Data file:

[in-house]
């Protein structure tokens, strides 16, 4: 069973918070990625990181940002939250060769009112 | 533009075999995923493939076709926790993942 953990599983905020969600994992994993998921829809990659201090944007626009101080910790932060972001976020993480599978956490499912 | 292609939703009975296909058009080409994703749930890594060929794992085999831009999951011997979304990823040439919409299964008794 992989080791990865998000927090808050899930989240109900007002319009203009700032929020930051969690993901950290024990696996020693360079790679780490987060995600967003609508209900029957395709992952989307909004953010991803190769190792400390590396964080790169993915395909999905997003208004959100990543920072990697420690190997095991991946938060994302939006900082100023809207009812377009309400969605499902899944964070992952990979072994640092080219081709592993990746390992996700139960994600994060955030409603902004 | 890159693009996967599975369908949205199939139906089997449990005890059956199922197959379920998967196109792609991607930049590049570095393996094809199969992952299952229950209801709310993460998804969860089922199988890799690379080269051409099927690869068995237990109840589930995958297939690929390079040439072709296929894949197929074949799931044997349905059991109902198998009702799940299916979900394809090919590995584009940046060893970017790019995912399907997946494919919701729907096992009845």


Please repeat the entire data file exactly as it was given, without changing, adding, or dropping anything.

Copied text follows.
[in-house]
């Protein structure tokens, strides 16, 4: 069973918070990625990181940002939250060769009112 | 533009075999995923493939076709926790993942 953990599983905020969600994992994993998921829809990659201090944007626009101080910790932060972001976020993480599978956490499912 | 292609939703009975296909058009080409994703749930890594060929794992085999831009999951011997979304990823040439919409299964008794 992989080791990865998000927090808050899930989240109900007002319009203009700032929020930051969690993901950290024990696996020693360079790679780490987060995600967003609508209900029957395709992952989307909004953010991803190769190792400390590396964080790169993915395909999905997003208004959100990543920072990697420690190997095991991946938060994302939006900082100023809207009812377009309400969605499902899944964070992952990979072994640092080219081709592993990746390992996700139960994600994060955030409603902004 | 890159693009996967599975369908949205199939139906089997449990005890059956199922197959379920998967196109792609991607930049590049570095393996094809199969992952299952229950209801709310993460998804969860089922199988890799690379080269051409099927690869068995237990109840589930995958297939690929390079040439072709296929894949197929074949799931044997349905059991109902198998009702799940299916979900394809090919590995584009940046060893970017790019995912399907997946494919919701729907096992009845």